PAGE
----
I wonder if the Flintstones have got the memo yet about most people having moved on from those cars made of rocks that you stick your feet through and run along the ground. Or maybe they're still waiting for the news to be chiselled into a stone tablet and delivered to them by dino-post.
Either way, they probably won't be aware of last week's shock news that the landline is no longer considered essential by younger generations. Nor, apparently, were many of those who read last week's report, by the Joseph Rowntree Foundation, and went into a right old palaver about it. The Foundation asked people what goods and services they considered necessary for an "acceptable standard of living", and found that many young people prefer lightweight, compact objects that you can carry around with you and which also act as maps, games, instant forms of communication and sources of rolling news as well as telephones, rather than landlines which only ever ring to try to convince you that you have been mis-sold PPI. (It didn't say, but some of the older generation has yet to figure out you can carry mobile phones around with you, and even have them switched on.)
It wasn't until a friend emailed me to check my home phone number recently that it occurred to me that my landline probably hasn't worked since I swapped broadband provider, several months ago. It's been so long since I answered it that I hadn't noticed it had stopped ringing. Nor do I tend to answer my phone at work: no good ever comes of it. My aversion to telephoning is so severe that when I called a friend last year to tell him some good news, he answered: "What's wrong, are you OK?"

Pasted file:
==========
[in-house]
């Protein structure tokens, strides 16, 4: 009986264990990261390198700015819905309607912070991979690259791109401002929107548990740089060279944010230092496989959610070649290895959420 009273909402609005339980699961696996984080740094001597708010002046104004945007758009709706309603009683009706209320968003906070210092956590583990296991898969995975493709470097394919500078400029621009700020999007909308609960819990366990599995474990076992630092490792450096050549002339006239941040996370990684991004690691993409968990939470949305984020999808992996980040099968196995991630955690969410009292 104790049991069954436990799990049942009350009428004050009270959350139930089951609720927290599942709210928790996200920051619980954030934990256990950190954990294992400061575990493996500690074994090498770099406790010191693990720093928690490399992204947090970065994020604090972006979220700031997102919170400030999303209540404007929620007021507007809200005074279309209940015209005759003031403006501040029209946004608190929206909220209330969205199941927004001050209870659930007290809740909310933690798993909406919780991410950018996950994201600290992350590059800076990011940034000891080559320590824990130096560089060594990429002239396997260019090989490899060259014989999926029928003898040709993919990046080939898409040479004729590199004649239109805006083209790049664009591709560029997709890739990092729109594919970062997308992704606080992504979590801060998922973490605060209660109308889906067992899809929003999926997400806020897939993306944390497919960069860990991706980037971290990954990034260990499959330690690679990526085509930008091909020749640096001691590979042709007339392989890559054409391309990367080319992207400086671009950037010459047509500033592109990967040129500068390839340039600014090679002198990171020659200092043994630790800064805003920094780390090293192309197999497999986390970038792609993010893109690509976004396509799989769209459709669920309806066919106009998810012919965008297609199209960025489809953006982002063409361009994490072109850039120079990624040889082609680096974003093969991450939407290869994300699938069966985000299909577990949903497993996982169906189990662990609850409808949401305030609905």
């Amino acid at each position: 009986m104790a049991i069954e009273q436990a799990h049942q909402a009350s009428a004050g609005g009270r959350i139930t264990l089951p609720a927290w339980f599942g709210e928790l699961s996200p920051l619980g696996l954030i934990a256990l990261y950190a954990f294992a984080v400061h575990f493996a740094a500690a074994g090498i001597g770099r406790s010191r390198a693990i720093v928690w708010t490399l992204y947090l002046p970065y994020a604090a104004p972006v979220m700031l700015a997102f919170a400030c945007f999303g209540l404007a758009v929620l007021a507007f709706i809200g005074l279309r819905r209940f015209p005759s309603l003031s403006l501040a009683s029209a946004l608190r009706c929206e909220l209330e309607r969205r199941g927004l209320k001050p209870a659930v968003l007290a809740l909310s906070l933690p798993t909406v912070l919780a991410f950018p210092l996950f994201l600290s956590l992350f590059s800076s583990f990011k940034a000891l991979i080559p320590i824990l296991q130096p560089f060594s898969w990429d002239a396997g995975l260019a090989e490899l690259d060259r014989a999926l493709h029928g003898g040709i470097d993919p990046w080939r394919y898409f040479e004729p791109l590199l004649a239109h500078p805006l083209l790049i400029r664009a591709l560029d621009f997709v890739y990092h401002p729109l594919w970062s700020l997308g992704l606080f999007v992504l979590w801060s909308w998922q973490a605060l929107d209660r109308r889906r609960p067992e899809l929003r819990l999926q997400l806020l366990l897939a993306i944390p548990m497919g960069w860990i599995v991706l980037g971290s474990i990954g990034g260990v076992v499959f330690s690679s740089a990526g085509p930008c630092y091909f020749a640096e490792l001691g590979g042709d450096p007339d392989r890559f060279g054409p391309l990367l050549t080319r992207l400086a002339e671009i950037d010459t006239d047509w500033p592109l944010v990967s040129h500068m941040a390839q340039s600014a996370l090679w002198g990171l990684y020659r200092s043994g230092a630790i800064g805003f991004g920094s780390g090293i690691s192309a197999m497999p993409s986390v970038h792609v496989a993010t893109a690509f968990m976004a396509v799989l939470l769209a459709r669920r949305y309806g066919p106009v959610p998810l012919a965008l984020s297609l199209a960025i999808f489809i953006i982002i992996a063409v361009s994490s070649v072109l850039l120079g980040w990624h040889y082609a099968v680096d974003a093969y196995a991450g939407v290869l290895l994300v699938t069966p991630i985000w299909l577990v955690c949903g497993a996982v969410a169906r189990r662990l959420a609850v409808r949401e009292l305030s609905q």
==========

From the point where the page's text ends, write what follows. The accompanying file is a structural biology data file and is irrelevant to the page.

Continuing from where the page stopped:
There are those who say that modern technology is making yobs and cretins of us, and that phoning a friend is the only true way to care. Nonsense! My friends are all busy, and most of the time there is no point phoning their landline because they won't be home. Even if they were, the ring of a telephone is intrusive and demanding, screaming "Answer me! Now! Before I stop ringing!" Politeness is sending a text or an email which the recipient can look at properly in her own time. The text or email could say, "Let's talk", and then you can ring each other from your mobiles, which still, among other things, are phones.
Also in last week's shocking news was evidence that Facebook has been messing with users' emotions by manipulating feeds to show more positive or negative updates. The researchers found that readers of negative comments then posted more negative comments, and so on. Some users are fighting back, by consistently posting three happy things every day, the idea being that a snowball effect will spread happiness all over the internet and eventually cause world peace. Now just try doing that one phone call at a time.